In the two short weeks I’ve been in Newcastle, I’ve only heard good things about The Cluny as a venue. Partnered with a fantastic band, I was excited to head down Ouseburn Road to see Meadowlark on the 7th October.
Arriving a little early, there was a lively scene both inside and out. The Cluny looks out towards the Ship Inn, a little patch of grass and trees lit with bright streetlights and people enjoying themselves on a mild October evening. Once inside, I understood why The Cluny is such a popular venue- Cluny2 is a small, but perfectly formed, underground space that puts you up close and personal with whoever is performing. An intimate and relaxed atmosphere!
But ‘intimate and relaxed’ is the opposite of warm-up act Danny Devon, an aspiring solo artist from Hartlepool charged with opening the gig. For an aspiring artist, the chance to make a good impression on a new audience seems like something to grab with both hands; Danny Devon missed the opportunity with an underwhelming set, further marred by a heady state of inebriation. His passable melodies were overshadowed by a catcalling friend, and the audience’s tension was palpable within the space as he even forgot the lyrics to one of his own songs. It was a relief to not only the audience, but seemingly the stage crew as well, when it came Meadowlark’s turn to take the spotlight.
An atmosphere that was initially anxious immediately relaxed with a sudden plunge into darkness, then the introduction of small lightbulbs on stage as the major light source, bathing the room in mellow light. It suited the Bristolian duo down to the ground, with multi-instrumentalist Dan Broadley breaking the quiet in the room to coax the audience towards the stage. Where before the room had seemed huge, suddenly it had become so much more cosy and personal.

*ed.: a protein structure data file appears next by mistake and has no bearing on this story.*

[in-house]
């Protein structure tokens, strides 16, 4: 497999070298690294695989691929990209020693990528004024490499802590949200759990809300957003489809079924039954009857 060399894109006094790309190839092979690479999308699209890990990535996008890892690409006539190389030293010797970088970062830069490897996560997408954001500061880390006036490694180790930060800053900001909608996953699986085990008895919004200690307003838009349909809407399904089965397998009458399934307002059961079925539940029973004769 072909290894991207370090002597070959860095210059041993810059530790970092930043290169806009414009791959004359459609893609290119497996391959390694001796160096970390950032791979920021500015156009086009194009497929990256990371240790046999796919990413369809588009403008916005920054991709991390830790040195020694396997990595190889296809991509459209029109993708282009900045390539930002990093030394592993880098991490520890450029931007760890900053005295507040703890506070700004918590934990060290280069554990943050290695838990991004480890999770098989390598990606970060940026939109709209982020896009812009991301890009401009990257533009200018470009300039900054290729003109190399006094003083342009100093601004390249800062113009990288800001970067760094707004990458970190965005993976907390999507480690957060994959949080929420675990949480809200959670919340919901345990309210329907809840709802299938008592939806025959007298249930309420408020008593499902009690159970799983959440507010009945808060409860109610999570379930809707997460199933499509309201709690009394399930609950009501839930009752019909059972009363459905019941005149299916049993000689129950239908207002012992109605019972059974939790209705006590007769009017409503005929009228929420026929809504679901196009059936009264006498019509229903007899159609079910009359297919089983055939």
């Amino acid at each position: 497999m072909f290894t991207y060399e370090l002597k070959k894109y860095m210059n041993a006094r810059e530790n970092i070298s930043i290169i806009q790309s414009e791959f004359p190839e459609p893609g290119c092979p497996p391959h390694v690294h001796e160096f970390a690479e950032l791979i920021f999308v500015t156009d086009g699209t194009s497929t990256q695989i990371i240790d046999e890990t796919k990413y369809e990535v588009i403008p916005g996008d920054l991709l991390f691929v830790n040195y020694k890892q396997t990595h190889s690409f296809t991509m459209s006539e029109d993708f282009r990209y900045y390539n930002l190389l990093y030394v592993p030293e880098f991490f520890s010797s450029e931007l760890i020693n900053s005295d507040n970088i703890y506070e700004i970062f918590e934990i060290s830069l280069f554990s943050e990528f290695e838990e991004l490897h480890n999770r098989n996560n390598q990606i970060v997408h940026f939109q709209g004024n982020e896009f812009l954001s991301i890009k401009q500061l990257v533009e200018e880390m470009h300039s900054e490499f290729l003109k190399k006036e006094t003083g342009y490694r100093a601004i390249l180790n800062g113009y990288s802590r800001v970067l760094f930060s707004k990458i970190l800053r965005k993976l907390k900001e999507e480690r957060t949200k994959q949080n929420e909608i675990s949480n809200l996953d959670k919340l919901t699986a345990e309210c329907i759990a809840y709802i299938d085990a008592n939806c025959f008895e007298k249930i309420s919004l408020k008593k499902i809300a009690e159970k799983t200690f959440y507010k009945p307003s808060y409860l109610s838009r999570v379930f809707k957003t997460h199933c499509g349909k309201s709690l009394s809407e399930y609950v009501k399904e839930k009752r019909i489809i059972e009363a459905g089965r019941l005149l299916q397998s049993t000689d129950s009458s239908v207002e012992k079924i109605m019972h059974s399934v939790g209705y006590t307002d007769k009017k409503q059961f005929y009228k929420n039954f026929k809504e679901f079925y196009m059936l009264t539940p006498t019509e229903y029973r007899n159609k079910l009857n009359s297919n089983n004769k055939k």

When the instruments do kick in, it’s a delightfully hazy blend of electronic sounds, with intermittent drumbeat that drives along strong melodies.
Opening with ‘Paraffin’, the duo’s enjoyment and comfort was evident, whilst any lingering hint of nervousness was gone with a twirl of Dan’s drumstick. They moved seamlessly through a mixture of tracks from their 2017 debut album, Postcards, with Kate McGill’s poignant voice moving with ease from upbeat, towards melancholic between songs. She held her own during stripped-back tracks such as ‘That’s Life’, where Dan took a back seat on the instrumental and vocal side. When the instruments do kick in, it’s a delightfully hazy blend of electronic sounds, with intermittent drumbeat that drives along strong melodies. Charged with Kate’s polished, emotional voice, it’s tracks that partner these strong vocals with big instrumental backing, like ‘Body Lose’ and ‘Eyes Wide’ that really make Meadowlark sparkle, and something fantastic to experience live.
Closing with ‘Headlights’, I couldn’t have asked for more from Meadowlark, and happily plundered the merch table to squander my student loan. Both Kate and Dan were delightful to chat to, down-to-earth and happy to spend time with their fans. I’ll be excited to see what Meadowlark have planned next after an excellent performance at The Cluny2.